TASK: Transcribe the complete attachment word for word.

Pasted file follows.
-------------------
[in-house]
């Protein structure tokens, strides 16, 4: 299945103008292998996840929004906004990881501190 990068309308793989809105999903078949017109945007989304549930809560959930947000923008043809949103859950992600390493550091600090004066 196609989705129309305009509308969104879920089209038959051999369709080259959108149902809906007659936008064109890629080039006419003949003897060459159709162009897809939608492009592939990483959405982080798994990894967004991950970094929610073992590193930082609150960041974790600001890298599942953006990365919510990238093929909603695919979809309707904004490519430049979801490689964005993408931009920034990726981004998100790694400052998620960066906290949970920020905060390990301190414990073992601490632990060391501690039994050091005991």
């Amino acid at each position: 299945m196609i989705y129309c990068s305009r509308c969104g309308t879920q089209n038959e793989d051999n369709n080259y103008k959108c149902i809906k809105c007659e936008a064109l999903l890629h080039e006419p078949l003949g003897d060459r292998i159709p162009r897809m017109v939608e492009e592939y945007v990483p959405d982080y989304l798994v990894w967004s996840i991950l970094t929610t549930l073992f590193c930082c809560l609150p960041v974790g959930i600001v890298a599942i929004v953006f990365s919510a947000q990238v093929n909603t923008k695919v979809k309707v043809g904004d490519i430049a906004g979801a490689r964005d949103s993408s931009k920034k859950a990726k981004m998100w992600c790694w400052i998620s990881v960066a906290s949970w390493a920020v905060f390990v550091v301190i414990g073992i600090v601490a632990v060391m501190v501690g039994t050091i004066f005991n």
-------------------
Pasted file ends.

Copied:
[in-house]
């Protein structure tokens, strides 16, 4: 299945103008292998996840929004906004990881501190 990068309308793989809105999903078949017109945007989304549930809560959930947000923008043809949103859950992600390493550091600090004066 196609989705129309305009509308969104879920089209038959051999369709080259959108149902809906007659936008064109890629080039006419003949003897060459159709162009897809939608492009592939990483959405982080798994990894967004991950970094929610073992590193930082609150960041974790600001890298599942953006990365919510990238093929909603695919979809309707904004490519430049979801490689964005993408931009920034990726981004998100790694400052998620960066906290949970920020905060390990301190414990073992601490632990060391501690039994050091005991």
């Amino acid at each position: 299945m196609i989705y129309c990068s305009r509308c969104g309308t879920q089209n038959e793989d051999n369709n080259y103008k959108c149902i809906k809105c007659e936008a064109l999903l890629h080039e006419p078949l003949g003897d060459r292998i159709p162009r897809m017109v939608e492009e592939y945007v990483p959405d982080y989304l798994v990894w967004s996840i991950l970094t929610t549930l073992f590193c930082c809560l609150p960041v974790g959930i600001v890298a599942i929004v953006f990365s919510a947000q990238v093929n909603t923008k695919v979809k309707v043809g904004d490519i430049a906004g979801a490689r964005d949103s993408s931009k920034k859950a990726k981004m998100w992600c790694w400052i998620s990881v960066a906290s949970w390493a920020v905060f390990v550091v301190i414990g073992i600090v601490a632990v060391m501190v501690g039994t050091i004066f005991n």